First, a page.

11:20 AM - 11:40 AM: An Optically Stimulated Luminescence (OSL) application in Cultural Resource Management – Case Study
Format de présentation : Online - pre-recorded
Auteur-e(s) :
  • Courtney Cameron - Cameron Heritage

During the course of a CRM project on Cotnam Island in the Ottawa River, at Pembroke, Ontario; two stone features were recorded. Feature 1 is a circular feature approximately 3 m in diameter comprised a ring of rocks. Feature 2 is located approximately 19 m to the west of Feature 1. This feature is comprised of two roughly parallel low dry-stone walls approximately 2 m apart and 2 m long. Shovel testing was conducted around the features but no artifacts were recovered. The circular feature is definitely an indigenous shelter of some kind, probably from the Woodland Period; but what about feature 2? It is a puzzle. What is it? How old is it? Is it associated with Feature 1? How are we to know if it is even archaeological? Given its proximity to feature 1, the general size of the stones, and how overgrown the feature is, it seems likely to be archaeological. But how do we prove it? And how do we determine its Cultural Heritage Value and Interest for the purposes of CRM? To answer these questions, I turned to OSL to provide a path forward for development.

11:40 AM - 12:00 PM: An experimental inquiry into shell tempering choices: Implications of open-air firing in shell temper microstructures
Format de présentation : In-Person
Auteur-e(s) :
  • Duygu Ertemin - McMaster University Anthropology Department

Shell-tempered pottery (STP) is a specific category named after its tempering choice, a focus in archaeological science. While scholars have studied its functional properties, few have explored variations in shell tempering and its structural characteristics. This paper investigates the relationship between shell temper processing and resulting internal structural changes during firing, using experimental methods and SEM-EDS analysis. Clay pots with varied mussel shell volumes and processing styles are crafted and fired in an open-air environment. Results, monitored using thermocouples, reveal diverse outcomes, from thermal shock-induced explosions to spalling and cracking. SEM imaging reveals internal structures of the clay matrix and shell tempers, and elemental analysis via EDS investigates compositional variations. This study highlights the significance of open-air firing dynamics on shell temper's structural changes, influencing its physical properties. By investigating these relationships, the study offers insights into ancient technological choices.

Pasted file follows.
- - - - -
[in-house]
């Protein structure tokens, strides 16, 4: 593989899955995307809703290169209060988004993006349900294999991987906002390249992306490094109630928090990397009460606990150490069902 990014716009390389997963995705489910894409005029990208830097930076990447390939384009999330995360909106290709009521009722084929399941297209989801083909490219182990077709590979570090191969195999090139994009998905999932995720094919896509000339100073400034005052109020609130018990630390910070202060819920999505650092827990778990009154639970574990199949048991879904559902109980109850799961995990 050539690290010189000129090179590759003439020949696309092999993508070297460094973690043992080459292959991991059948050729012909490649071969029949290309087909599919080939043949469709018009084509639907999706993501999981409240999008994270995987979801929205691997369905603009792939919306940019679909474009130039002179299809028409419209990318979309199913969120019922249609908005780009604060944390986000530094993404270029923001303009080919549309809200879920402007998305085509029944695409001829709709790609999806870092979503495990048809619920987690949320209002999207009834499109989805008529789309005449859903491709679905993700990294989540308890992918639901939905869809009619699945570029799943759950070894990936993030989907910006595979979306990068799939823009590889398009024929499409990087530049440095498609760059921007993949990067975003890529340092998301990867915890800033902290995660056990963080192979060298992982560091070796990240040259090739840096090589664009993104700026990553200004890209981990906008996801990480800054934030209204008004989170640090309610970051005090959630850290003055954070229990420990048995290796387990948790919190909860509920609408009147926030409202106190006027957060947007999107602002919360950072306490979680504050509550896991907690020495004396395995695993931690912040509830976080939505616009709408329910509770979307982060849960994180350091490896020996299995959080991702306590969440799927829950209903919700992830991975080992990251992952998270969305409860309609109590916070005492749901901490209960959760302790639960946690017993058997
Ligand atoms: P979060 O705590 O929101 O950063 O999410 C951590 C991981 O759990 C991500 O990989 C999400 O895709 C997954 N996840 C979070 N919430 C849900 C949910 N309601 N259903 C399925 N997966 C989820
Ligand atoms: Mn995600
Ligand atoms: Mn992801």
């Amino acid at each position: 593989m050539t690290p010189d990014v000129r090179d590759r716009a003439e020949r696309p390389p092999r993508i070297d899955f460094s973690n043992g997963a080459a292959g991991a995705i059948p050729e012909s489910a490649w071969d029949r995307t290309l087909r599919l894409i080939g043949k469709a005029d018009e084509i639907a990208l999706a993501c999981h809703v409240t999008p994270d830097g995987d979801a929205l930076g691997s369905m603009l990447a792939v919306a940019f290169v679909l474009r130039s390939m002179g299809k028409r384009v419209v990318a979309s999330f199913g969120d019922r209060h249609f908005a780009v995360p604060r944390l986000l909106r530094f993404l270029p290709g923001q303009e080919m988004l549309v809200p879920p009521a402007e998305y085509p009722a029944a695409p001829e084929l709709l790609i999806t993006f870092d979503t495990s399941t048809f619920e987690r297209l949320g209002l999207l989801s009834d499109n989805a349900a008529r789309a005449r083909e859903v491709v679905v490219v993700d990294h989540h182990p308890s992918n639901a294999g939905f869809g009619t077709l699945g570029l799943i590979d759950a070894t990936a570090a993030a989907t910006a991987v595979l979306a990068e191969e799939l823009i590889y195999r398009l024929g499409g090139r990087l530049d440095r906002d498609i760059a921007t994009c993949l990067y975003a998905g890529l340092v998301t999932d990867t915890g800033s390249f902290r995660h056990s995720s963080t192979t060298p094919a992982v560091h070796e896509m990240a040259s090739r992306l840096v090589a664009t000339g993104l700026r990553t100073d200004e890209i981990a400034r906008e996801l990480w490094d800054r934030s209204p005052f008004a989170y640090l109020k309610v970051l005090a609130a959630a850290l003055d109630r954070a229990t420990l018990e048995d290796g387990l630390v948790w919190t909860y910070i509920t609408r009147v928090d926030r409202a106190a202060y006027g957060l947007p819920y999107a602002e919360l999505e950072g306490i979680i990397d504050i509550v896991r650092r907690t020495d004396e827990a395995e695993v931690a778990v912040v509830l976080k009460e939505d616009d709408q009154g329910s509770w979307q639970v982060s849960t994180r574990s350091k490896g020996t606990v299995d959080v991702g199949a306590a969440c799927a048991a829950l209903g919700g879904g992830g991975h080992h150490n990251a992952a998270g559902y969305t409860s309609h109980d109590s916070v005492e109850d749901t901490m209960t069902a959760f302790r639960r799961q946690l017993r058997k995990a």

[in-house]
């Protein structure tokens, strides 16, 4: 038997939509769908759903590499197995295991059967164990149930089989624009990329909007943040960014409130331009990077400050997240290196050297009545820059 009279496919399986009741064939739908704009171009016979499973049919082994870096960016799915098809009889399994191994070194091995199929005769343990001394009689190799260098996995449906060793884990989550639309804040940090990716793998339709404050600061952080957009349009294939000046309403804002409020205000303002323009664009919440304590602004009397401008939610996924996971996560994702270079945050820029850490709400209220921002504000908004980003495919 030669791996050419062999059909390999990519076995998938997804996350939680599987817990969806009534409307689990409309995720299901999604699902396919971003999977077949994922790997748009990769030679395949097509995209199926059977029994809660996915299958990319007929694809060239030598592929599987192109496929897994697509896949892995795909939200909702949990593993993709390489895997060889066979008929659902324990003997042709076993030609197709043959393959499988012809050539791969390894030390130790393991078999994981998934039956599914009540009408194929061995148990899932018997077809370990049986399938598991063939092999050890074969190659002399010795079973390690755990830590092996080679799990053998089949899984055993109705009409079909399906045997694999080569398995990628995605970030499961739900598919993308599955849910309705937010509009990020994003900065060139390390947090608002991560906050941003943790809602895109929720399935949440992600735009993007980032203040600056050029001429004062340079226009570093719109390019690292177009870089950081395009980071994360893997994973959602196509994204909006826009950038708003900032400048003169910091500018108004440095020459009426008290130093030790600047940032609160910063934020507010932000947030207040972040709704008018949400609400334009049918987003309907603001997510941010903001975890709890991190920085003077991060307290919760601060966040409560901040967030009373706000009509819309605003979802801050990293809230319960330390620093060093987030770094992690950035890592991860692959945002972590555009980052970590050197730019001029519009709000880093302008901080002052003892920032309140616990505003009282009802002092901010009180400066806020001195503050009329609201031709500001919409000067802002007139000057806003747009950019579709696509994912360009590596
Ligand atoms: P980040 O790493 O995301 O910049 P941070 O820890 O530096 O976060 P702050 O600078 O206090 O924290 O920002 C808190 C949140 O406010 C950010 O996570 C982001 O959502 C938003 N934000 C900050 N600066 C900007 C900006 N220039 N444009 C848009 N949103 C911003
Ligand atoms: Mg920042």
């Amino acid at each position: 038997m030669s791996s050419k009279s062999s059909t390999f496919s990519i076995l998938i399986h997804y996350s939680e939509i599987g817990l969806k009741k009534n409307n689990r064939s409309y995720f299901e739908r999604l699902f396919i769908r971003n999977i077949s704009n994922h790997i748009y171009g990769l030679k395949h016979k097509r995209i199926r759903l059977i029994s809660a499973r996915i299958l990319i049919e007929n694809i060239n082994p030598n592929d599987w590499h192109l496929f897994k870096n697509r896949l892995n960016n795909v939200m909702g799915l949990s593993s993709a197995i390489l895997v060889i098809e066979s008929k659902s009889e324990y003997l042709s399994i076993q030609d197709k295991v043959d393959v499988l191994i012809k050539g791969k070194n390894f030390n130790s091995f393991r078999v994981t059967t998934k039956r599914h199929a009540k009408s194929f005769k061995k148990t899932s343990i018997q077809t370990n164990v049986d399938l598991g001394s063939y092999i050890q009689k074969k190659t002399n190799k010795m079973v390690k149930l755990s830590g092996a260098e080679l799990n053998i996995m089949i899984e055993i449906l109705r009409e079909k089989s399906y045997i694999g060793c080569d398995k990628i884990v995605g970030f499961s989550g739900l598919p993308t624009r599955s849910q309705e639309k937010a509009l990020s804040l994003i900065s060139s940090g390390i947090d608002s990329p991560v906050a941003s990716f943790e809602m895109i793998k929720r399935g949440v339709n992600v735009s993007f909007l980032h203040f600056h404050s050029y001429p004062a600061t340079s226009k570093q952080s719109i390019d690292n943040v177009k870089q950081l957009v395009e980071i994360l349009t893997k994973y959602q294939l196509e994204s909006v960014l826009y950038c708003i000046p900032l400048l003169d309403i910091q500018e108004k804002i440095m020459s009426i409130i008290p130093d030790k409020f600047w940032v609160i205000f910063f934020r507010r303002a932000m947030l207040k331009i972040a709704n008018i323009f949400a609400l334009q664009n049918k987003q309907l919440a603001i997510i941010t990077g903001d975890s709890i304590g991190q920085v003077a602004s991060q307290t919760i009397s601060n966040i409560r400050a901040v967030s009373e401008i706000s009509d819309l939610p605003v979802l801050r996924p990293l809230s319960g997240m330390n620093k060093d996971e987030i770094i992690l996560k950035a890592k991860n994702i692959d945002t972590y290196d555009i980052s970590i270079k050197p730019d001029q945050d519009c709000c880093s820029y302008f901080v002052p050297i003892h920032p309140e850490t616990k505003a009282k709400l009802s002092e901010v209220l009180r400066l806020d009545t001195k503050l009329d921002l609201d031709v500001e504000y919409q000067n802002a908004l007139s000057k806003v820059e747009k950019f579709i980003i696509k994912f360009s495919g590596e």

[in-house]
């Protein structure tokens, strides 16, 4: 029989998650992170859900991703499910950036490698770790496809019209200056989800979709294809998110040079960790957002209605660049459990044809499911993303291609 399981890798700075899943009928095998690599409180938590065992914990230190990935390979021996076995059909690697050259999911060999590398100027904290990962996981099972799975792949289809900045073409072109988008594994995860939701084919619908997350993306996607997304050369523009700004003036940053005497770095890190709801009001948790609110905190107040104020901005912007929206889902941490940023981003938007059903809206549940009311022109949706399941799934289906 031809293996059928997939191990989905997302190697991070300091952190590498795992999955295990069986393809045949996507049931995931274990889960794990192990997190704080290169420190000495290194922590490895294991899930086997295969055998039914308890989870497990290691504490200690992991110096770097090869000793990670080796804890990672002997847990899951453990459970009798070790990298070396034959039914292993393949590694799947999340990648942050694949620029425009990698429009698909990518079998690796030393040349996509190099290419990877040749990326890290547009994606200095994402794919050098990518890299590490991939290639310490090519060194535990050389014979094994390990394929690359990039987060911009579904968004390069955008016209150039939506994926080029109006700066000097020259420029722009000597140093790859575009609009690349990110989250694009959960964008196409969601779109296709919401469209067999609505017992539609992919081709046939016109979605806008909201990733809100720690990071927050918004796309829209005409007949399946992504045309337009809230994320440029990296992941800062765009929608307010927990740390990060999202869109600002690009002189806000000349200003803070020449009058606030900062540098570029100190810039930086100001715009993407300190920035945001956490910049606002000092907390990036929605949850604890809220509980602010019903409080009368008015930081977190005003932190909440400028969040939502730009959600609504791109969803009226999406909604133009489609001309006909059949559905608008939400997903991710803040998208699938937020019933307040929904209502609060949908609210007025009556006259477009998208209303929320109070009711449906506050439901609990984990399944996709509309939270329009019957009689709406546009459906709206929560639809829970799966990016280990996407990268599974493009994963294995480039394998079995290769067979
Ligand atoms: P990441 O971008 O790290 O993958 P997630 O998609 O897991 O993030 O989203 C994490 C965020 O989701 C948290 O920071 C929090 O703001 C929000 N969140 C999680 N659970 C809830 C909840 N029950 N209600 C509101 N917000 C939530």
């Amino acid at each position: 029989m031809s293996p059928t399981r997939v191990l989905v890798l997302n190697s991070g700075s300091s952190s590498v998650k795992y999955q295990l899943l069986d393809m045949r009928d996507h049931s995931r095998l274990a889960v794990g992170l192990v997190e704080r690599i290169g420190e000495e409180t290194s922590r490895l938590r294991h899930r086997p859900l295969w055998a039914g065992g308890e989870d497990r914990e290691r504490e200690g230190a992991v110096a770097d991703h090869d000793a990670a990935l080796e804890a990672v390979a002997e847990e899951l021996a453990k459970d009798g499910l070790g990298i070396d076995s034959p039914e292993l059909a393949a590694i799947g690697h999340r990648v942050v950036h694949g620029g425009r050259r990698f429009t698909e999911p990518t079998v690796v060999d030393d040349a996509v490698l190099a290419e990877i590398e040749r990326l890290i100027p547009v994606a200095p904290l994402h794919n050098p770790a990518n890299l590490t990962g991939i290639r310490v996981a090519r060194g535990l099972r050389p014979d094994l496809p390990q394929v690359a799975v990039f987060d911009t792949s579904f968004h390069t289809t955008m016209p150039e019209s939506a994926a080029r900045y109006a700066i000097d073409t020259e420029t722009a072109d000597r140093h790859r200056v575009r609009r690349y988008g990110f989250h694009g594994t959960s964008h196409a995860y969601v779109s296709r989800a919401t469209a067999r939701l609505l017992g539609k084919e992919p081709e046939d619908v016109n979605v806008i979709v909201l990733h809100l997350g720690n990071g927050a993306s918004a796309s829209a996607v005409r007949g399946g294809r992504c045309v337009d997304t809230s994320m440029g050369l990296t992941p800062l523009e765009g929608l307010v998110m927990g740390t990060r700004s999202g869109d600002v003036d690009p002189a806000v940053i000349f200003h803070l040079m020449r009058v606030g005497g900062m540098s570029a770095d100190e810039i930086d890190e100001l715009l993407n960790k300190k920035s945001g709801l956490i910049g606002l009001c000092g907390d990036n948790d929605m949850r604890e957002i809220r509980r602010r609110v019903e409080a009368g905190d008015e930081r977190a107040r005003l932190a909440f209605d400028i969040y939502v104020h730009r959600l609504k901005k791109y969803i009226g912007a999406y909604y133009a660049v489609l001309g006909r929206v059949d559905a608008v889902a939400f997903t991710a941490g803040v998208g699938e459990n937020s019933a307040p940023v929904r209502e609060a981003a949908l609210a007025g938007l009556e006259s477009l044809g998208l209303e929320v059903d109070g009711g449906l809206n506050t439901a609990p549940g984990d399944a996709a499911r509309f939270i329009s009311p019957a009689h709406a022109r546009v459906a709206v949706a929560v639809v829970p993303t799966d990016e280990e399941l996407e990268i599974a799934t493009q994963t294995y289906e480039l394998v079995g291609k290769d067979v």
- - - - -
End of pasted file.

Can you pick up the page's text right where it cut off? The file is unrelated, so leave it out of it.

01:20 PM - 01:40 PM: Aerial Remote Sensing, Archives and Geomatics: Integrating and evaluating diverse spatial data.
Format de présentation : In-Person
Auteur-e(s) :
  • Scott Hamilton - Lakehead University
  • Nick Kuncewicz - Lakehead University

Integration of map information to support archaeological inference is often a frustrating process of grappling with issues of precision, accuracy, scale and data resolution. Over the past decade the nature and availability of map data has rapidly transformed, affecting how we collect, integrate and analyze it. Particularly important for our analysis are Manitoba provincial ‘data liberation’ policies whereby high quality geomatic data is readily available for download.  The Fort Ellice investigations have involved integration of precisely georeferenced aerial data with that collected using Unmapped Aerial Vehicles (UAVs). These latter data feature output from diverse sensors beyond conventional ‘visible light’ cameras.  These modern baseline data are then evaluated utilizing archival information to further non-invasive archaeological prospection.

01:40 PM - 02:00 PM: Prospects for Resilience Thinking in Canadian Archaeology
Format de présentation : In-Person
Auteur-e(s) :
  • Matthew Munro - Stantec Consulting Ltd.

Resilience is an increasingly common concept used in archaeological interpretation. Its reliance on complexity science and heuristic modelling provides archaeologists a robust suite of interpretive tools to help analyse social change. The most valuable are provided through panarchic analysis and the use of the adaptive cycle metaphor. However, important critiques and some misunderstandings threaten to undermine the utility of resilience thinking. Its inability to account for systemic inequalities is problematic, whereas its reliance on systemic change is often misunderstood. This paper will provide a brief introduction to the concept and utility of resilience in archaeology followed by a review of its main weaknesses and misunderstandings. To conclude, some prospects for enhancing the profile of resilience through Canadian archaeological research topics are presented.

02:00 PM - 02:20 PM: Quarries, Questions, and Quantum Physics: Archaeological and optical studies at quarry Site EgPn-797
Format de présentation : In-Person
Auteur-e(s) :
  • Brian Vivian - Lifeways of Canada Ltd.
  • Krista Gilliland - Western Heritage

Representing the first recorded Precontact-era cobblestone quarry in Calgary, EgPn-797 recently provided an opportunity to revisit the question of how to date these enigmatic sites. Cobblestone quarries have received considerable attention since the 1960s, particularly regarding temporal use and cultural association. However, the typical absence of datable organic materials or time-diagnostic artifacts has thwarted these studies.